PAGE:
Many of our members have expressed an interest in more conversation about offshore wind. One of the Candidates for Lt Gov mentioned the City of Salem’s plans to use their deep water port to support OSW. This info came over the transom from the Cape Ann Climate Coalition’s Community Building and Education Group. Flyer image below. (Thanks to Susan Hoague! for passing this on.)
Massachusetts is moving forward in a significant way with OSW development plans as a means to reach Net-Zero. It is up to us to protect the things we need and love: marine life, sustainable fishing, and economic benefits.
The Environmental Protection Agency selected Cape Ann for a 2021 “Building Blocks for Resilience” technical assistance program that will help identify strategies for climate resilience and federal and state funding sources, as well as develop local financing strategies for climate recommendations. Cape Ann was one of four regions in the US to receive this assistance. TownGreen 2025 raised funds to engage Harvard University’s Graduate School of Design to research and deliver a study about climate vulnerabilities across the Cape Ann region based on four case scenarios that focus on the themes of mitigation, resilience, and adaptation.”
Looking for action to take to reduce the impacts of climate change? A successful response to the climate crisis takes action at all levels.
Big action is required. We finally have news that the XL Pipeline project has been stopped after years of organizing and protest.
Local action is needed. We have some great opportunities on Cape Ann to work on Climate Change mitigation through the Green Community Taskforce, and the Cape Ann Climate Coalition.
But even if you can’t get to a pipeline to protest against, and you don’t have the extra time to work on a town or Cape Ann committee, you can still contribute with small measures around your own home.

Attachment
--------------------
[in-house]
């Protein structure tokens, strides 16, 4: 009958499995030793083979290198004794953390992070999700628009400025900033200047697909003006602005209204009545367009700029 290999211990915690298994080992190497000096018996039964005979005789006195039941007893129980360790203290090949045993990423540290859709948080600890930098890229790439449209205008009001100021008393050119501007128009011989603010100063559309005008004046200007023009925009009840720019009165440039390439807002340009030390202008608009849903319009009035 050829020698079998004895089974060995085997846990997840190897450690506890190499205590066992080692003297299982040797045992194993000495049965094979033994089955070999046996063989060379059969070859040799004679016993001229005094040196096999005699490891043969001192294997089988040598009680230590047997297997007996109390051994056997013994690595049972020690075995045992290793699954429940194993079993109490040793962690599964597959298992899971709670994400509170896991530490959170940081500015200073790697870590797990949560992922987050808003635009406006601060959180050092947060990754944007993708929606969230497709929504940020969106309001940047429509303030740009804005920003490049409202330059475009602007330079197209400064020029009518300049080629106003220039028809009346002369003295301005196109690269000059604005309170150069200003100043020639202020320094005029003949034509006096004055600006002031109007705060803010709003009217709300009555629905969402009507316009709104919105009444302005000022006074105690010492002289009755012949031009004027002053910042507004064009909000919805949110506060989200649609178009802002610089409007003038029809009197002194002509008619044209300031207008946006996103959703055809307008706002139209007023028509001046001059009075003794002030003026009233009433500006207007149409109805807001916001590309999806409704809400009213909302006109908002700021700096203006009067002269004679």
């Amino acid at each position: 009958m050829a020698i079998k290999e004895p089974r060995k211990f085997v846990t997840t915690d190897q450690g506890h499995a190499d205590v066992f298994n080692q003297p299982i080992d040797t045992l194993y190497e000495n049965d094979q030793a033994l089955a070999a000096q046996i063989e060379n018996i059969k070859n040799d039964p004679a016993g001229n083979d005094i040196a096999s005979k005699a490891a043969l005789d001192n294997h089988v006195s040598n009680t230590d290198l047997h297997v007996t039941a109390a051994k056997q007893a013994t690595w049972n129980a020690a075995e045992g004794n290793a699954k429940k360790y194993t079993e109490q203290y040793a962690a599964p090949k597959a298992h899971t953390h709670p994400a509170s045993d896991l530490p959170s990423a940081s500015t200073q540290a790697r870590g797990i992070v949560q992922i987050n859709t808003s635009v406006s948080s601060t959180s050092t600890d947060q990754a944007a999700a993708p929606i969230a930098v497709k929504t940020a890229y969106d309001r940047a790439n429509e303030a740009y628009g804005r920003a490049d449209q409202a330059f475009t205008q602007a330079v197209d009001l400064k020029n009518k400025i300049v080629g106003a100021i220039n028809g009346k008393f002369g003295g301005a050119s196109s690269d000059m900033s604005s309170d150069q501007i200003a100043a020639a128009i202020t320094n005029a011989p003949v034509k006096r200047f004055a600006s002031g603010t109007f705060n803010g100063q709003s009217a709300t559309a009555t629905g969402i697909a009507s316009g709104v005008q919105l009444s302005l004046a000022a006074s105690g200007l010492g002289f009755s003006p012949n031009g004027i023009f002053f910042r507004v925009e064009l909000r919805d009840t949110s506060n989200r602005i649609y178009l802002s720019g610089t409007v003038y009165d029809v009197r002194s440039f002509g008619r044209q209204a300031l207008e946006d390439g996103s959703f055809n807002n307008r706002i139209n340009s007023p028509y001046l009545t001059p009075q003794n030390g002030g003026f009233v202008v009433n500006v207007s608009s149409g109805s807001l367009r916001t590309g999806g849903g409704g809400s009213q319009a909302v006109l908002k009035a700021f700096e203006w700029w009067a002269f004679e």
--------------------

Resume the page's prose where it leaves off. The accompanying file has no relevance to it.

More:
What parts of your lifestyle are still contributing to greenhouse gasses and what can you do about it? The EPA provides this tool to calculate your carbon footprint.
In 2020 the Rockport Taskforce received a grant that fully pays for the following projects: – Converting to LED lighting in the schools, which we completed in December – Updating unit ventilators in the schools, which has been delayed due to availability of materials
They also laid the groundwork to begin the following projects in 2021:
Starting the process of electrical aggregation, which will provide more-renewable/lower-cost electricity to residents and businesses
According to Rockport’s Green Community Taskforce’s about page:
‘The Green Communities Designation and Grant Program has helped 185 cities and towns earn Green Community designation. As energy leaders in Massachusetts, Green Communities are eligible for state grants. More than $65 million from those Green Community grants is already at work in 155 communities, with more than $6 million in additional grants for energy projects in the newest 30 designated communities.
In late 2015 the Board of Selectmen appointed a Green Community Task Force to pursue this designation for Rockport.’
For more information about the committee, please see their webpage and explore their links.
At our last RDTC meeting on May 22nd, we heard from local SwingLeft activist Alix Smullin on efforts to improve transparency in the MA Legislative process. Climate related legislation in MA has the broad support of both voters and legislators, yet has difficulty getting passed into law. Alix brought to our attention a recent policy brief by the Climate and Development Lab at Brown CSSN Research Report 2021: Who’s Delaying Climate Action in Massachusetts? TwelveFindings .